Curator's Choice: A graveyard of huge forgotten sculptures at the Glasgow International

| 04 April 2014

Curator's Choice: Michelle Emery Barker on Reclaimed: The Secret Life of Sculpture at Glasgow's Wasps Studios

Click on the picture to launch the gallery


“We were talking and joked that elephants have graveyards, but we often don’t know what should happen to sculpture.

It’s often created for an exhibition which is temporary, but is very durable itself. It can also be quite large, so people don’t tend to buy sculpture so much and you can’t simply hang it on a wall.

A photo of a woman standing next to a large sculpture
Barker has co-curated the show with Martin Craig, of the city's Gallery of Modern Art, and Kate V Robertson© Dapple Photography
So what should be kept on display, what should be stored and what should be broken up, melted down and recycled?

When I became curator at Wasps it was an idea that I told them about and they were great. They are very open to creative ideas and projects and were very pleased about the idea of using the Briggait in this way.

It is a huge space in the main part of the building which is ideal for exhibitions, and this is the biggest and most ambitious we have tried there so far.

We approached lots of people for the exhibition – those who got it, really got it and became very enthusiastic.

The curator at Glasgow Museums was fantastic and her knowledge was incredible.

A lot of the individual artists we contacted were really enthusiastic about the idea – quite a few had pieces that they really like and have held onto and were very pleased to show again.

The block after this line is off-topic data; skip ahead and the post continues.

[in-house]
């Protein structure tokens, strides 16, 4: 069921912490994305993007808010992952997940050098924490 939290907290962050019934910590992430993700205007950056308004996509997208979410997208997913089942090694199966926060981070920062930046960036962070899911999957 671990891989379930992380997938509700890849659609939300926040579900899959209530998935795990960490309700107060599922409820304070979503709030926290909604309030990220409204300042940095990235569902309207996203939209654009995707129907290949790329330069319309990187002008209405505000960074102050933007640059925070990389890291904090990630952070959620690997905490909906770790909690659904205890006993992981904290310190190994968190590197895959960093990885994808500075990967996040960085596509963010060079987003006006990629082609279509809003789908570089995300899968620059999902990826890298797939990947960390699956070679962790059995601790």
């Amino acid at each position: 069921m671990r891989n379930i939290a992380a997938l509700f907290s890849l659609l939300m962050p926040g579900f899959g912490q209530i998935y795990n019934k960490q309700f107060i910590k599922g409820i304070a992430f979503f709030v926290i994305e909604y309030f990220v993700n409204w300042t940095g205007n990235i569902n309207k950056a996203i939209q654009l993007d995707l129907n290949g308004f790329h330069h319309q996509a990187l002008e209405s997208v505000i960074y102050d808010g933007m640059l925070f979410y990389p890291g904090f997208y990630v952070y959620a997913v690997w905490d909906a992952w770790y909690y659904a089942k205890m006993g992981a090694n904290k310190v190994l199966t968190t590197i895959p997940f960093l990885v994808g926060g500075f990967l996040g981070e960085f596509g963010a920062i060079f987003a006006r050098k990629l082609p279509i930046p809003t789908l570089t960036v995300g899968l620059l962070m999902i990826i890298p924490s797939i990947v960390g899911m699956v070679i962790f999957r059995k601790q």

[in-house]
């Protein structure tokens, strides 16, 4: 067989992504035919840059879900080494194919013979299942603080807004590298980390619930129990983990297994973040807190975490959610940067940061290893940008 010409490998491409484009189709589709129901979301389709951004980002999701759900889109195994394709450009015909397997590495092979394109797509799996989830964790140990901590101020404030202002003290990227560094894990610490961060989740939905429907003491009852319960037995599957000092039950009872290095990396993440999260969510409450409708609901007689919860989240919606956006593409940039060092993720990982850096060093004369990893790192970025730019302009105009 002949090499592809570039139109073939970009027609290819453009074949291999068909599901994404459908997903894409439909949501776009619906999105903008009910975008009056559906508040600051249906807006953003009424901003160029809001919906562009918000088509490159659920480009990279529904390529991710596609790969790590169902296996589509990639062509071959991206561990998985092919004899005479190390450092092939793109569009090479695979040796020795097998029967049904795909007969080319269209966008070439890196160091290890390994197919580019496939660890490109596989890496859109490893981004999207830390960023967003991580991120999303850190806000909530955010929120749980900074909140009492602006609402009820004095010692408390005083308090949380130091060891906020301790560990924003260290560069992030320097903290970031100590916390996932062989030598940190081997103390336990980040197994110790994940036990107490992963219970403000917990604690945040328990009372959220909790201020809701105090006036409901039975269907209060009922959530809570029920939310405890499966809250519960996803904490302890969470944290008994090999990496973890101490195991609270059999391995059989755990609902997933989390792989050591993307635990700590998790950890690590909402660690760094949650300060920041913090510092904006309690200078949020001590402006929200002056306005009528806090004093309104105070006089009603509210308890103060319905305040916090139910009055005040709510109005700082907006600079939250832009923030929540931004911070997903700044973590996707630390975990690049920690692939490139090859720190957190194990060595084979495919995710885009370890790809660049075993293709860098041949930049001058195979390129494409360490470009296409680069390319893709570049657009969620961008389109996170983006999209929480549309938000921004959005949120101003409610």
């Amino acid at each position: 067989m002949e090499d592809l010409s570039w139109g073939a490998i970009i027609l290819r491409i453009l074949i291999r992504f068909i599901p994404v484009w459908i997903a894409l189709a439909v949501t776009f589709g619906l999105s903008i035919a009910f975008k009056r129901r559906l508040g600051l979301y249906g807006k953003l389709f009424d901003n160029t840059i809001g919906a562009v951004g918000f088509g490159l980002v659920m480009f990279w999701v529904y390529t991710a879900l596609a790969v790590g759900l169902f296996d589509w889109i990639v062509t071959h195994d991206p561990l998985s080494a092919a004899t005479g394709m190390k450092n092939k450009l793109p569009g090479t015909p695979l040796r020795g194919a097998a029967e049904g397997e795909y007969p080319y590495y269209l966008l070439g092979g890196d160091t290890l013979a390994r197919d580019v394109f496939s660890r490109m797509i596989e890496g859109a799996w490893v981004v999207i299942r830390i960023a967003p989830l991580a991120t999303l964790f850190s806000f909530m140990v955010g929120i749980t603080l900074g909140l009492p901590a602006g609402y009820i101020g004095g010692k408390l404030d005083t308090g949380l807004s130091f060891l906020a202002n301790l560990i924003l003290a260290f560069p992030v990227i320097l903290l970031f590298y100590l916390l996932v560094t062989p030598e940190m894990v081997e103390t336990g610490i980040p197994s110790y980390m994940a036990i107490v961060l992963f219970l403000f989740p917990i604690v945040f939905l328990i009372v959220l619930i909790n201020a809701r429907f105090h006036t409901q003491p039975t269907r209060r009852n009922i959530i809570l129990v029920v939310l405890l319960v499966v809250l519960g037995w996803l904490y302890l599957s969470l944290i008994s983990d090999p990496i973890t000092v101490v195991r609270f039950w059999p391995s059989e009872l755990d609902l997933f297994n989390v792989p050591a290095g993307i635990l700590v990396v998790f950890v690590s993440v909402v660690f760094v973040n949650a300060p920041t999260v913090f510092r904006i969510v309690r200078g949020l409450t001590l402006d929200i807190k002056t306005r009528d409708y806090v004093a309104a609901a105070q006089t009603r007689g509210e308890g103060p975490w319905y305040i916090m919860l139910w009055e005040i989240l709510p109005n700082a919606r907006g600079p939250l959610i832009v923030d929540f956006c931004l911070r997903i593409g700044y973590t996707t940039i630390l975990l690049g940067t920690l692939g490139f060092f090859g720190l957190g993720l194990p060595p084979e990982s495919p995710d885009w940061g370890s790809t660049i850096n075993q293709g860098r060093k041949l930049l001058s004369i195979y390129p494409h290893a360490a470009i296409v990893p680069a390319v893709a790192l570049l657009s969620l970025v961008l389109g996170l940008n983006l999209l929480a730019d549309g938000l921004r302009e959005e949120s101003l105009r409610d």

It was a bit more difficult convincing some of the private galleries that it’s not just the new that’s interesting and that old art can be just as exciting.

It’s a big space to fill, so that was very challenging. We wanted to create a sculptural landscape of some sort, but to be very respectful in the way we presented people’s art.

We also had to think about the budget. My co-curator, Kate, came up with the idea of using wooden pallets, which was inspired.

She came up with a parquet flooring design which is fantastic – it looks good, creates a landscape and really gets across the idea of works coming from storage.

Having the exhibition as part of Glasgow International has been really good. It’s something that Wasps wanted to be involved with and that a lot of the contributing artists were really pleased to be part of as well.

We had no idea what sort of public reaction to expect, but the first few days have been great – we’ve been really busy with people coming to see it.

There has been a lot of support and interest from Glasgow’s artistic community as well as the general public, so it’s got off to a really good start.

The exhibition has been fun to put together because we have been able to get in touch with artists, galleries, collectors and museums and let them pull all sorts of things out of storage for people to have a second look at.

We love it when there’s an exhibition full of new works of art, but this shows that rediscovery can be as exciting as novelty.”


What do you think? Leave a comment below.

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